I have a friend named Bobby who drives a bulldozer. For years, he has cleared land for farmers and the oilfield industry.

Surprisingly, the number one hazard in Bobby’s profession is not crashing into something with his bulldozer. It’s not hitting a gas line or falling trees. The number one hazard in Bobby’s profession is killer bees.

Africanized bees nest in hollow trees here in Texas. Since I’ve known him, Bobby has been attacked by swarms of killer bees at least three times after knocking down a tree. In each instance, he has sustained hundreds of stings.

He has told me of the horror of hearing that buzzing sound and running for his life from the attacking swarm.

Can you imagine how that must feel? Can you imagine the pain? Can you imagine going to the hospital and having them meticulously pull out hundreds of stingers from your body?

In 1 Corinthians chapter 15, the Apostle Paul talks about the “sting of death.”

Death hurts. Well, to be clear, dying hurts. In and of itself, death doesn’t hurt, but the process of dying does. As a pastor, over the years, I have seen the pain and frustration people feel as they are dying.

But, like a swarm of Africanized bees, death has many stings. Besides the physical toll, there’s the emotional strain – the frustration of not getting better and the mental anguish of chronic pain.

And then there’s the sting for those who are left behind – who have to watch their husband of fifty years, their mom or dad, their son or daughter, suffer and die. The sting of death is often felt most sharply by those who are left behind.

The thought of death stings because deep down, we all have an innate fear of death. We know what we’ve done. We feel the sting of our consciences. The thought of having to stand before God’s judgment throne – to stand before a holy God – is scary.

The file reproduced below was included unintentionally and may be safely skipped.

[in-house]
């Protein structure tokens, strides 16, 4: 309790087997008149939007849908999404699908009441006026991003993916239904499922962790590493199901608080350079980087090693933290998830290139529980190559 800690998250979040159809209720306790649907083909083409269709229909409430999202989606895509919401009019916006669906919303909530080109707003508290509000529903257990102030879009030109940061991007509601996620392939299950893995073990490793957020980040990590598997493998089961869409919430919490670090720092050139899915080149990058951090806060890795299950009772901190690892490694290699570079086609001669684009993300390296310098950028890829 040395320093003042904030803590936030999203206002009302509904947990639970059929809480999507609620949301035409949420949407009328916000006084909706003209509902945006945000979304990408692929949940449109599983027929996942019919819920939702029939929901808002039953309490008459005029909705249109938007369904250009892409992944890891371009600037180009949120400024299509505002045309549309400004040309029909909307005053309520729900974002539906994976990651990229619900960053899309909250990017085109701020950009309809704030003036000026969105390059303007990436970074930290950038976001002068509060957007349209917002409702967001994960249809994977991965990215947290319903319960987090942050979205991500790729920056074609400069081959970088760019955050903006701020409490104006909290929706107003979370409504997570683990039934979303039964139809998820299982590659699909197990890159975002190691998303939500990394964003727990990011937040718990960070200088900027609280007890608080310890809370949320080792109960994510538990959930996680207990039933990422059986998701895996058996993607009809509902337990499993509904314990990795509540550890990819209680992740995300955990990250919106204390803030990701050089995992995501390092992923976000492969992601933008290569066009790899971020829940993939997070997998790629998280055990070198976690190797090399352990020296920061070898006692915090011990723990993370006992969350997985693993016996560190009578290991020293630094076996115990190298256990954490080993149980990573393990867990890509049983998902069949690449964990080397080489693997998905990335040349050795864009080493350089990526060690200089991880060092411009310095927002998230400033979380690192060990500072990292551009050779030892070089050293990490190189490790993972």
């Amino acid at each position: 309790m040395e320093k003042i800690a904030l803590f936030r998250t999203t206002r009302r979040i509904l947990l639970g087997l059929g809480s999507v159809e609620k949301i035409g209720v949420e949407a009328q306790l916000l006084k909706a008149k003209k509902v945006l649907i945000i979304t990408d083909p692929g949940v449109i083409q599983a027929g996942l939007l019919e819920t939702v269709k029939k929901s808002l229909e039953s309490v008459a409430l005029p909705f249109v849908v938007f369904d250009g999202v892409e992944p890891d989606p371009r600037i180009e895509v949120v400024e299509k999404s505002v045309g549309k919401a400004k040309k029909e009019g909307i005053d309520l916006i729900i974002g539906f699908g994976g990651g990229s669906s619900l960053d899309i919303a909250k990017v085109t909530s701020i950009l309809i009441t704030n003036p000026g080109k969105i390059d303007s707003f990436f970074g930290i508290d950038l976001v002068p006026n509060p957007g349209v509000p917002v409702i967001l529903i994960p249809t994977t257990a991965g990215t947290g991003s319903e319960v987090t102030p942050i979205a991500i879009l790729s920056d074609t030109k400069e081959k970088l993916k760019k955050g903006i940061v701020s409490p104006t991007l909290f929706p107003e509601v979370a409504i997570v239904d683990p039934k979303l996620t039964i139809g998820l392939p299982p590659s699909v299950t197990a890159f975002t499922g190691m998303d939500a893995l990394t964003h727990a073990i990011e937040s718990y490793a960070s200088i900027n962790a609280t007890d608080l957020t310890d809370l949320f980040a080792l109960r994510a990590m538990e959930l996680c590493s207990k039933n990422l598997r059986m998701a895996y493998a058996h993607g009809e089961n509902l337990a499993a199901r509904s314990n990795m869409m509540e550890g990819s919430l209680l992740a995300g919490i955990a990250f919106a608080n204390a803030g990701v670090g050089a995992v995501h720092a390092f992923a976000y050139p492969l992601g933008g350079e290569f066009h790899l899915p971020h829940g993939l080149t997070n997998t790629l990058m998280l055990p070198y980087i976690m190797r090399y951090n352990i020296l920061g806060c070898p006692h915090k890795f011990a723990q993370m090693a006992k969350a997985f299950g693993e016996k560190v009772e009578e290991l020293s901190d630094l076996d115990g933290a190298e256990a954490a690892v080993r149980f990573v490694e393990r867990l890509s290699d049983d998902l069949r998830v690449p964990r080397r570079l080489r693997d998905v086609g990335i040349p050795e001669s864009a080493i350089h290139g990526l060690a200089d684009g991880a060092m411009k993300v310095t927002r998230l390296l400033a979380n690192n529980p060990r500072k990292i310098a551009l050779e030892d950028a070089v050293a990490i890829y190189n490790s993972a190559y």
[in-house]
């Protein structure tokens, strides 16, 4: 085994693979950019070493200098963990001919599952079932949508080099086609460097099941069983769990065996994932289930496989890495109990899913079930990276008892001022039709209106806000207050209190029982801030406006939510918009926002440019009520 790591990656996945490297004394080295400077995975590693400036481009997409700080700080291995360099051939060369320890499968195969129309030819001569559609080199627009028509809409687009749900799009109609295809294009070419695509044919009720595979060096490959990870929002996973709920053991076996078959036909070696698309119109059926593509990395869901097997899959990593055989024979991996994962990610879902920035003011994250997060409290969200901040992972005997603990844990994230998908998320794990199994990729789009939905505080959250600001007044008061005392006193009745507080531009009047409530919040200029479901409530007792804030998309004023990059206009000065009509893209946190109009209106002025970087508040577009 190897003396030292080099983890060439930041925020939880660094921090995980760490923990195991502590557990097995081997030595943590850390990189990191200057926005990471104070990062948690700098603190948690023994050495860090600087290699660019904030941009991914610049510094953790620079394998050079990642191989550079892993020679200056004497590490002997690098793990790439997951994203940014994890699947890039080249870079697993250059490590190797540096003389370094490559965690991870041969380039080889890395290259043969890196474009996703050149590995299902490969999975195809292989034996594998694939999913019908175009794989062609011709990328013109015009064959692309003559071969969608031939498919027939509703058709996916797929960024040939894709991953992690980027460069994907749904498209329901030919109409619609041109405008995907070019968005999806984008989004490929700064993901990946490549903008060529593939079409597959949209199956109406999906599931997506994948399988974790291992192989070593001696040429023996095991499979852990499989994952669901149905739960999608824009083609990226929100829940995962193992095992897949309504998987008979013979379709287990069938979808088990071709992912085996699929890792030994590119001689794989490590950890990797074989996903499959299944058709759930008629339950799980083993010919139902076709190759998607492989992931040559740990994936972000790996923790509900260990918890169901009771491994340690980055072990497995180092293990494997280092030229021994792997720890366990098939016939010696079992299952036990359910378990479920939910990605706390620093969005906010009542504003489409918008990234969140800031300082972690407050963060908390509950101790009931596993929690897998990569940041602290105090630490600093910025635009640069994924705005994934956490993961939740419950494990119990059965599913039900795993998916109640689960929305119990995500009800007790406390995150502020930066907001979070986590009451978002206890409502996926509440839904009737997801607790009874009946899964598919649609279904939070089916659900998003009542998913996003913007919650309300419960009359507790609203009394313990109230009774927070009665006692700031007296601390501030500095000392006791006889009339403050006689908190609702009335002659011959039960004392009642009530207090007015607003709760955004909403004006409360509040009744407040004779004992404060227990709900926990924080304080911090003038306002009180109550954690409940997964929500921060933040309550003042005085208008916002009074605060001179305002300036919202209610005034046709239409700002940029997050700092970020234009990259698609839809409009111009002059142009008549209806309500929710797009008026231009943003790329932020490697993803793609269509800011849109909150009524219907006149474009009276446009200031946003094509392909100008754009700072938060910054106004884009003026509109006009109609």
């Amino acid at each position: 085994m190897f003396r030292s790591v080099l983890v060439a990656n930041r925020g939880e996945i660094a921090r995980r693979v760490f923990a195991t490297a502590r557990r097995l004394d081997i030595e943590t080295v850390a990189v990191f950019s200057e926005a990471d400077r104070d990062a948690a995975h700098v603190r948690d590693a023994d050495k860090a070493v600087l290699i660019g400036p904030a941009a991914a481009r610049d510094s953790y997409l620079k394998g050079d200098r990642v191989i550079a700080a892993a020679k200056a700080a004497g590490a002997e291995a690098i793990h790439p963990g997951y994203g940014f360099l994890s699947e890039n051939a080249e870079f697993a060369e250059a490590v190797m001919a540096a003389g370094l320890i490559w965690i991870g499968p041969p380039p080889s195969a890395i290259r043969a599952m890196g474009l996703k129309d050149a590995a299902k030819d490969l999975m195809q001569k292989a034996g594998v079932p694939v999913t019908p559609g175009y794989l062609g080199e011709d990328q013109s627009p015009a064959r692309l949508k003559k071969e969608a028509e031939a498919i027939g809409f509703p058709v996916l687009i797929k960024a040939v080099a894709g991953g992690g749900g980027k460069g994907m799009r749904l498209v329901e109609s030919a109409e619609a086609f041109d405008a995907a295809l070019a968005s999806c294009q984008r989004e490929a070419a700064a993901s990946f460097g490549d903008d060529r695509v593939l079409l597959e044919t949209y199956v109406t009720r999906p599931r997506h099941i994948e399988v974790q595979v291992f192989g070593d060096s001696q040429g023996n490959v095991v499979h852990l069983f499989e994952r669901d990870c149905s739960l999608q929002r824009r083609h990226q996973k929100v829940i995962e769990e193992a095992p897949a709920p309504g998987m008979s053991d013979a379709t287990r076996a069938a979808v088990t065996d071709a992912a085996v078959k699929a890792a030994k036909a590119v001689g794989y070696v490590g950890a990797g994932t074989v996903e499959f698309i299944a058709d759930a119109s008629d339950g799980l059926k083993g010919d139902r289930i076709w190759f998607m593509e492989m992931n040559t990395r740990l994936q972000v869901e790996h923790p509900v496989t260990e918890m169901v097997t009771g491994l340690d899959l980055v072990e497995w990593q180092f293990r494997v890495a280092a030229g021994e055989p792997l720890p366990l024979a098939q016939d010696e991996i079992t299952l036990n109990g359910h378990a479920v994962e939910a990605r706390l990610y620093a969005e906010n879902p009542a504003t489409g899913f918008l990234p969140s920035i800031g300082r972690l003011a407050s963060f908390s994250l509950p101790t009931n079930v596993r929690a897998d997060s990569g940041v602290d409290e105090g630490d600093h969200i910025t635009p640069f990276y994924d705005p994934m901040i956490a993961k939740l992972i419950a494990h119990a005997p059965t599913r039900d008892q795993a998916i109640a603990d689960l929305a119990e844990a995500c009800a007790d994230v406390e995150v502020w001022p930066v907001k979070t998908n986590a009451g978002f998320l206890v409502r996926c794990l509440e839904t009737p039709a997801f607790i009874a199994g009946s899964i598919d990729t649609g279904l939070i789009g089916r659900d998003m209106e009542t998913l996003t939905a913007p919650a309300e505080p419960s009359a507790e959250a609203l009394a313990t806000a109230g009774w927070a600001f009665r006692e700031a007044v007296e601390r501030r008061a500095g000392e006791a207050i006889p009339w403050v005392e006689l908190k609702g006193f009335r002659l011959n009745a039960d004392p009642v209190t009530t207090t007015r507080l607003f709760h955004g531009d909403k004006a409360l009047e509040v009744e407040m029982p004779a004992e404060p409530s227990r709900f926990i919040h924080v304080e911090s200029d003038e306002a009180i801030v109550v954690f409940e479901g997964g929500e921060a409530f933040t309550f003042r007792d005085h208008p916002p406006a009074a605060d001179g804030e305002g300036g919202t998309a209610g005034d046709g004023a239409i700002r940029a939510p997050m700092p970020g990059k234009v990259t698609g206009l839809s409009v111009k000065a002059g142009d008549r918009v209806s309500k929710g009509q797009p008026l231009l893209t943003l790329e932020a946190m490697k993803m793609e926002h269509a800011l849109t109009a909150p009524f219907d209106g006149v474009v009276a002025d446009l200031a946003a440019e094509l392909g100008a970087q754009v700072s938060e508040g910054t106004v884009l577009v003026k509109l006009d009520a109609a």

Thankfully, Jesus suffered death’s sting for us. On the cross, Jesus suffered the sting for all the sins of all people of all time. Picture a swarm of a hundred billion killer bees attacking him there on the cross.

But that’s why death has lost its sting. Usually when a bee stings, their stinger breaks off. They can’t sting anyone anymore. Jesus took the sting of sin for you. He took the stinger out of death by dying and rising again on that first Easter Sunday.

Right now, when a person dies – even for a Christian – it stings. It hurts. We miss them. Yet, because of what Jesus did for them, they are not hurting. Again, death itself doesn’t hurt. When a believer dies, they close their eyes to this world and open them to the happiness of heaven.

When you die, your soul will live with God and all believers in the peace and perfection of heaven, until the Judgment Day. Then at that last trumpet, we will rise physically just like Jesus did.

And on that day, death will be “swallowed up in victory” (1 Corinthians 15:54). Death will be done forever. We will live, body and soul, together with God and all believers forever. Never again will we hurt. Never again will we age. Never again will die.

Because of Jesus, death has lost its sting.

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— Pastor Andrew Schroer has been a pastor for over 20 years and is currently serving at Redeemer Lutheran Church with campuses in Edna and Victoria. Read more of his devotional writing and contact him at 364DaysofThanksgiving.com. His new book, “364 Days of Devotion,” is now available on amazon.com.